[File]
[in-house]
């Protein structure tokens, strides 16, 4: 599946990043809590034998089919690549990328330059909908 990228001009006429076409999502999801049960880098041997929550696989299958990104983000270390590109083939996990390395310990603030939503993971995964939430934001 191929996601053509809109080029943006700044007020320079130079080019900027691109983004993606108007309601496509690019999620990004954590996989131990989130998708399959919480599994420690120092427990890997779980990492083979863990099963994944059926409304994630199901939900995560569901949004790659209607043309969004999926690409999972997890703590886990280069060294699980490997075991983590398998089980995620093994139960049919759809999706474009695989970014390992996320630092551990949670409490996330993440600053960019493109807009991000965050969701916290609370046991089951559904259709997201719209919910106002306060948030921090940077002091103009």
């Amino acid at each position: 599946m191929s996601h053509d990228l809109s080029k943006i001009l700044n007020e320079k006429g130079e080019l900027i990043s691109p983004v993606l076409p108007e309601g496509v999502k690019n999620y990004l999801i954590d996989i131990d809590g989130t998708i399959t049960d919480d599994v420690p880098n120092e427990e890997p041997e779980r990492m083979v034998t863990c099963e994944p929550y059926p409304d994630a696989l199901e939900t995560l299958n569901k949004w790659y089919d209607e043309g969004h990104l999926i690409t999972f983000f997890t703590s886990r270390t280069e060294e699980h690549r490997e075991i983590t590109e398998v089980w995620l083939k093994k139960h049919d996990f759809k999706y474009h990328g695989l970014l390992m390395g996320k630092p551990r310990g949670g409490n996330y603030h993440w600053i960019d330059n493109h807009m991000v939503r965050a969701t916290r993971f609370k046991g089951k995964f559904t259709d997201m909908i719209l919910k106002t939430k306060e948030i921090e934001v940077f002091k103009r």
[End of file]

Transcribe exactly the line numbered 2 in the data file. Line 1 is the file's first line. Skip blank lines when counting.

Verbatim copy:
């Protein structure tokens, strides 16, 4: 599946990043809590034998089919690549990328330059909908 990228001009006429076409999502999801049960880098041997929550696989299958990104983000270390590109083939996990390395310990603030939503993971995964939430934001 191929996601053509809109080029943006700044007020320079130079080019900027691109983004993606108007309601496509690019999620990004954590996989131990989130998708399959919480599994420690120092427990890997779980990492083979863990099963994944059926409304994630199901939900995560569901949004790659209607043309969004999926690409999972997890703590886990280069060294699980490997075991983590398998089980995620093994139960049919759809999706474009695989970014390992996320630092551990949670409490996330993440600053960019493109807009991000965050969701916290609370046991089951559904259709997201719209919910106002306060948030921090940077002091103009």